LDS

How I Hear Him

Last October President Nelson, the president of The Church of Jesus Christ of Latter-day Saints promised that the upcoming April General Conference will be nothing like we have ever had before. I’m not sure he meant an empty Conference Center, and absolutely no gathering in the meeting houses to view the sessions together, but he was completely right.

The theme of the Conference, besides the 200th anniversary of the First Vision, seemed to me to be listening to God and fining His presence in the turmoil of these days. When I saw the #HearHim tags on videos, photos and various posts, I knew I had been right.

One of my favorite talks–and there were several this conference as well–was Elder David A. Bednar’s talk, “Let This House Be Built unto My Name”. At the end of his talk, Elder Bednar said, “The fundamental obligations that rest upon us as members of the Lord’s restored Church are (1) to “Hear Him!”24 and have our own hearts changed through covenants and ordinances and (2) to fulfill joyfully the divinely appointed responsibility to offer temple blessings to the entire human family on both sides of the veil. With the Lord’s direction and help, indeed we will fulfill these sacred duties.”

A few weeks later, talking about how he hears Him, Elder Bednar gave us some examples of how we can hear Him, too. Read about it here.

How do I hear Him? Like Elder Bednar said, often I hear Him in the Scriptures. One time I was really struggling with everything, and in particular with my relationship with Heavenly Father. I felt disconnected, and I felt unheard. My bishop advised me to start reading 3 Nephi, regardless of where I had been in my study at that point, or what challenge local or global leaders had given us. So I did. And I heard His voice in the Scripture. I read His words. I saw the resurrected Christ, the Redeemer who had already performed His atoning sacrifice, who no longer needed to perform earthly miracles to bless and serve. I hear Him in the pages of The Book of Mormon every day.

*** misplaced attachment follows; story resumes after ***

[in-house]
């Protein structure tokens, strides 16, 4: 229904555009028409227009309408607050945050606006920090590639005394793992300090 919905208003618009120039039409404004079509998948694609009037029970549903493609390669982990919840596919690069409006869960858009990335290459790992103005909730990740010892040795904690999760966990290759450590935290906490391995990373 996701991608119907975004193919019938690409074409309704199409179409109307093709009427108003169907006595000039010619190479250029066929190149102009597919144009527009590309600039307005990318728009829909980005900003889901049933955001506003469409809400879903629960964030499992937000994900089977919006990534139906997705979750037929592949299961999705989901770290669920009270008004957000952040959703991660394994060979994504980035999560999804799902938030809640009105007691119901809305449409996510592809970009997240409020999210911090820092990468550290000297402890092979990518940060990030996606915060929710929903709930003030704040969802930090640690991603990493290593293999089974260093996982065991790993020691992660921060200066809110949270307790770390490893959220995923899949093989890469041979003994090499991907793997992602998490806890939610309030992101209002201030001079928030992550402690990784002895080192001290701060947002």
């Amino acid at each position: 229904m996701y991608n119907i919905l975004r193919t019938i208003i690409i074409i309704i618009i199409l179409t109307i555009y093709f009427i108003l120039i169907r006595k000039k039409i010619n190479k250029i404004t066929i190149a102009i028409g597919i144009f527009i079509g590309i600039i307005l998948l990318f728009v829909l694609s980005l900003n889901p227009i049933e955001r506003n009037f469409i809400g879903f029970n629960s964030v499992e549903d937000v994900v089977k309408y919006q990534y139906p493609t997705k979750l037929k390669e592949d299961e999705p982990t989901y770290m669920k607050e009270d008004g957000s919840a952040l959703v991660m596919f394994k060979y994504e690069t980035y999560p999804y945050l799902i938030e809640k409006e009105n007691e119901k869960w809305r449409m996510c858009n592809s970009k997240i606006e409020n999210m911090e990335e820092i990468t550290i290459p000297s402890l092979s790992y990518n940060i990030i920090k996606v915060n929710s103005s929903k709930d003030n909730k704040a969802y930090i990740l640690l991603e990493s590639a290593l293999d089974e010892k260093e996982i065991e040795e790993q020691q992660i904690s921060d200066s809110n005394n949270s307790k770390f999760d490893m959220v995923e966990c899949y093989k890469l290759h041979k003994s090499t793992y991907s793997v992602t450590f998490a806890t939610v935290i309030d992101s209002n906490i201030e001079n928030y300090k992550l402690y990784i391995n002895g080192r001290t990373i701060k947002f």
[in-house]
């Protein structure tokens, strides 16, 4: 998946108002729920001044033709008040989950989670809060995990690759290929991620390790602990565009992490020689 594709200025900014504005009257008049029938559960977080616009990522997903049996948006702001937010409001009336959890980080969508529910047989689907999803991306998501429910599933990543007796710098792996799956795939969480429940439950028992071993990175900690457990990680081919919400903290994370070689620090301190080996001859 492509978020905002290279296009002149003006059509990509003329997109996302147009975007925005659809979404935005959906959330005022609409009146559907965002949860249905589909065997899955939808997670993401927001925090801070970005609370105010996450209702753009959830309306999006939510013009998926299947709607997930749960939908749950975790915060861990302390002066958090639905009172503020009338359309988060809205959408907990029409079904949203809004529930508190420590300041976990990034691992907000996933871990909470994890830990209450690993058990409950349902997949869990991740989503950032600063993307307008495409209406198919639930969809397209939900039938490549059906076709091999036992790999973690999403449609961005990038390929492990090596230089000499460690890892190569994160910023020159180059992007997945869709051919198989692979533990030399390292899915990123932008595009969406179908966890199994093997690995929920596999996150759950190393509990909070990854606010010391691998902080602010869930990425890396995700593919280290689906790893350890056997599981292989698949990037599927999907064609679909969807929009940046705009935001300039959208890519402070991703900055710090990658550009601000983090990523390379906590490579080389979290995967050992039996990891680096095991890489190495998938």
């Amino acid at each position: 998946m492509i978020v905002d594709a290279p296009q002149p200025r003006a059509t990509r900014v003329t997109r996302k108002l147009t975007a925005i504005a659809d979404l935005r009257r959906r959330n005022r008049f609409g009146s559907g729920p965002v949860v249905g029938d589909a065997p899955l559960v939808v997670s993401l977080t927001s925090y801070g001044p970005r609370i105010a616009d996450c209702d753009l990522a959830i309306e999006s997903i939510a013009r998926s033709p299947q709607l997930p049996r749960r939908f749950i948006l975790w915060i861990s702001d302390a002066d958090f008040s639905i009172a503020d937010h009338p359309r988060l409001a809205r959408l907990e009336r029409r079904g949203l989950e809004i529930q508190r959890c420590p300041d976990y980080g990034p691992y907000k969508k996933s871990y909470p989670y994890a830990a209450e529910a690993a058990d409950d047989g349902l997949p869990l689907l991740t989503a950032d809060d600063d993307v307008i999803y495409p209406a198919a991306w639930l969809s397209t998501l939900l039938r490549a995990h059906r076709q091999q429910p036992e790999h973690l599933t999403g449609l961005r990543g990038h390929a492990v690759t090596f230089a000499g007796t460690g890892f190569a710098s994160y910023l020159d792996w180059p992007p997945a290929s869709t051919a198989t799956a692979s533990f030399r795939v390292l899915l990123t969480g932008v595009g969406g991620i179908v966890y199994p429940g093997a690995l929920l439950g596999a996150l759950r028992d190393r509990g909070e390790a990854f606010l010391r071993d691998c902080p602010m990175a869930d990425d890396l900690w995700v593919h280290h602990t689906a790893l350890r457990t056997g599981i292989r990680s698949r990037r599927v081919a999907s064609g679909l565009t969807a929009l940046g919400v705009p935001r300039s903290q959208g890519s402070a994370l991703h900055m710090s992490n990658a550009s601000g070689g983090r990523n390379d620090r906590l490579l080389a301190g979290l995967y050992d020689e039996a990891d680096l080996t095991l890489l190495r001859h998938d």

A quick catch up

Wow! Where has the time gone? I’m told that doing something for thirty days forms a habit. Well, considering how much I blogged in November and December this might not be completely true in my case.

November and December have been busy! In November we had the stake conference, where the daily study of the Book of Mormon was emphasized again, and then I had the opportunity to participate in a creative Saturday for charity organized by the Love Bihor Association and the Oradea District of the church. I met some wonderful people there, and had a great time. Lots of wonderful things were created by members and non-members working side by side that were sold by Love Bihor at various Christmas events.

December has been great! It started with St. Nicholas visiting us at work with his reindeer. img_5446

We also decided to #lighttheworldatwork in the 8 languages our team supports.

img_5374

One Sunday the ward had a little Christmas activity. Our furnace is broken, so it was rather cold in the chapel that day, so we watched the First Presidency Christmas Devotional wrapped in blankets from Primary. We had a nice potluck lunch afterwards, and it was wonderful to socialize a bit with ward members. We really have some wonderful people!